1. Telephone kiosks installed for advertising do not benefit from permitted development rights.
In February, the High Court quashed a planning inspector's consent for a new telephone kiosk in central London after finding that the structure served a dual purpose for communications and advertising and therefore did not benefit from permitted development rights. The High Court's finding was backed by the Court of Appeal in a judgment in December.
Westminster City Council v Secretary of State for Housing, Communities and Local Government and New World Payphones Ltd; Date: 5 February 2019; Ref:  EWHC 176 (Admin)
News analysis: The ruling that could end prior approval consents for phone kiosks
2. Previous planning decisions that have been quashed in court may remain relevant upon redetermination.
In May, the High Court struck down a Surrey council’s decision to reissue consent for a stadium in the green belt. The court, which had already quashed a previous permission for the project, found that the authority had failed to address inconsistencies in its assessment of the scheme’s impact on openness.
R (Davison) v Elmbridge Borough Council; Date: 2 May 2019; Ref:  EWHC 1409 (Admin)
News analysis: Why decision-makers must now heed overturned consents
Legal Viewpoint: Why quashed decisions can be a material consideration
3. Failure to carry out appropriate assessment under European habitats legislation is not necessarily fatal to development approvals.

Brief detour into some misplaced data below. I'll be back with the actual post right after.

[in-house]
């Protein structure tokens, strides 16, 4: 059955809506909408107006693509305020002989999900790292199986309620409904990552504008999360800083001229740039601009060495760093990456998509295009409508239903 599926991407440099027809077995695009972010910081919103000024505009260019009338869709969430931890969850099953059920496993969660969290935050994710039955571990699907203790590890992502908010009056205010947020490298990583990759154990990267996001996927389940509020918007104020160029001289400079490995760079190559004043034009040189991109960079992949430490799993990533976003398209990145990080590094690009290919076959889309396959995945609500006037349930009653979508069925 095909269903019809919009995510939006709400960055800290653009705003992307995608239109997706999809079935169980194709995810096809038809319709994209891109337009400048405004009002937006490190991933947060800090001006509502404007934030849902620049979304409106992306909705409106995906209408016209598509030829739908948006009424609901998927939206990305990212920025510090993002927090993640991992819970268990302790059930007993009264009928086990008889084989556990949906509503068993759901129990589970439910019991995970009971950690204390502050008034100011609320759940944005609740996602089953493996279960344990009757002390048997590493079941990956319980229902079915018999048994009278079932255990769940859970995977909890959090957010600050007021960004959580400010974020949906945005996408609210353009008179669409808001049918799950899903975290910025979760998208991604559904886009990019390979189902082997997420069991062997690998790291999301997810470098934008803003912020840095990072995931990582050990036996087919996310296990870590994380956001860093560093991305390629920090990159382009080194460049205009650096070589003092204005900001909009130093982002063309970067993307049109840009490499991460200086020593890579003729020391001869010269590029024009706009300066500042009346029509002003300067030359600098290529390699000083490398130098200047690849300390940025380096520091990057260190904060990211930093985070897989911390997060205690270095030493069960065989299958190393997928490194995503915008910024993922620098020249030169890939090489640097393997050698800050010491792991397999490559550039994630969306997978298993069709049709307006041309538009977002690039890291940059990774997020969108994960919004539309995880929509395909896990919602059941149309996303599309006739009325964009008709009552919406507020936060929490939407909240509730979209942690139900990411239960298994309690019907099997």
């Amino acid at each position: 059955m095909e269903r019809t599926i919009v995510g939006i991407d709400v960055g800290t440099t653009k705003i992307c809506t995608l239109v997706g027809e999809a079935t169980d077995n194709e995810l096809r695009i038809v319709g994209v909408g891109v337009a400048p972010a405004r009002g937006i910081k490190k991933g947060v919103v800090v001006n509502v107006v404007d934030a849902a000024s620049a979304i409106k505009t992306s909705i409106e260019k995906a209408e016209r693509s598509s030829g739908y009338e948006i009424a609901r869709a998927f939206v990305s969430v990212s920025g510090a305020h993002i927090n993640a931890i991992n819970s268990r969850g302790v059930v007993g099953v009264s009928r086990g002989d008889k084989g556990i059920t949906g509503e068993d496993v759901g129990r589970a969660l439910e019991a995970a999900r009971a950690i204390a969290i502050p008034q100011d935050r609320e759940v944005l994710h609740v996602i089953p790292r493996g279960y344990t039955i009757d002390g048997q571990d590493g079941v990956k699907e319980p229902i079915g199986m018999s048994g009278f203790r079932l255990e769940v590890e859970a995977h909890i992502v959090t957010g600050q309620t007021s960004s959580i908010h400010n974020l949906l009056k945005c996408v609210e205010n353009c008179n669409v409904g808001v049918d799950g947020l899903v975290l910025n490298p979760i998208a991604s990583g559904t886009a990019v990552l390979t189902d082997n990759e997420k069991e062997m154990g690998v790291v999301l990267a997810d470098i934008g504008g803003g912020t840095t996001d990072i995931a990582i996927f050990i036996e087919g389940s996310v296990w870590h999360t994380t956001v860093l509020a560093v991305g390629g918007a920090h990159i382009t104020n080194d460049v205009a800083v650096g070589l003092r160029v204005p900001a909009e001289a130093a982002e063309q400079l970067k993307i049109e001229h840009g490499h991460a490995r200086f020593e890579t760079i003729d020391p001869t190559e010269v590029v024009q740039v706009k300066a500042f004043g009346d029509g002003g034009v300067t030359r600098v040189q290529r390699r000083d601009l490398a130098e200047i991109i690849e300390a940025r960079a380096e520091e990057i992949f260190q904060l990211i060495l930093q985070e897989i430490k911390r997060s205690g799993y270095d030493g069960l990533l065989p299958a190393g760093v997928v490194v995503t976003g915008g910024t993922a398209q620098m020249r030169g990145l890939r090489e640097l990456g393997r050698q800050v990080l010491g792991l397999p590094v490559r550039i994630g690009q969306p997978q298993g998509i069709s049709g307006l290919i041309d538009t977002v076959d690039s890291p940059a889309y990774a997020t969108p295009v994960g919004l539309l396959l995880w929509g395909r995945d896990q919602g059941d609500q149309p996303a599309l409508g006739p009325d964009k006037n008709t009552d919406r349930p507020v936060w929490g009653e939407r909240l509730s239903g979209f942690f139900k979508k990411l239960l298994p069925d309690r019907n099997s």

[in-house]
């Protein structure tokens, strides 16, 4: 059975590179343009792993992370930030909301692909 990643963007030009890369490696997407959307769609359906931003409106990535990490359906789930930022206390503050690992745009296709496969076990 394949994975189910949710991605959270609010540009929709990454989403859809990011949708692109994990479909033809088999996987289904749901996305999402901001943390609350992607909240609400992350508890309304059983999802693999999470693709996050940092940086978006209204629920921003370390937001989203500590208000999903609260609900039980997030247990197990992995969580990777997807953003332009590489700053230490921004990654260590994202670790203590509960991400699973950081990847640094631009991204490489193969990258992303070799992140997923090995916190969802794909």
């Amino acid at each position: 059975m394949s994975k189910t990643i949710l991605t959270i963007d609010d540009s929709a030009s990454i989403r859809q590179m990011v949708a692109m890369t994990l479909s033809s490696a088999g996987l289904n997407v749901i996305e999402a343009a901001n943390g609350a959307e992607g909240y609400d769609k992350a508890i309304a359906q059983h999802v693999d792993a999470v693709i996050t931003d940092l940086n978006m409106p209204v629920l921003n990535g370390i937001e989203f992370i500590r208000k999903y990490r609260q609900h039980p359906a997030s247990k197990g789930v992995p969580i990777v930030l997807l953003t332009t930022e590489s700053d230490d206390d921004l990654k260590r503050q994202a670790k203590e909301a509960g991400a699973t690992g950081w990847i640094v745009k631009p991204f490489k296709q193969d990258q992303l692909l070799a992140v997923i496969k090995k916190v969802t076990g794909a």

In May, failure to carry out an appropriate assessment on the impact of 30 proposed homes on protected heathland in Hampshire led to the High Court quashing an appeal inspector’s decision to approve the development. But in a conjoined case which confirmed that proposed mitigation has to be discounted, following the European Court of Justice judgment in People Over Wind and Sweetman v Coillte Teoranta , the court declined to strike down the secretary of state’s decision to approve a major housing development in Kent without undertaking an appropriate assessment, deciding that the outcome would have been the same despite this error in law.
Crondall Parish Council v Secretary of State for Housing, Communities and Local Government; Canterbury City Council v Secretary of State for Housing, Communities and Local Government; Date: 14 May 2019; Ref:  EWHC 1211 (Admin)
Legal Viewpoint: Testing the wind on need for appropriate assessment
4. Decision-makers need to take a balanced approach in assessing whether development plan policies are out of date.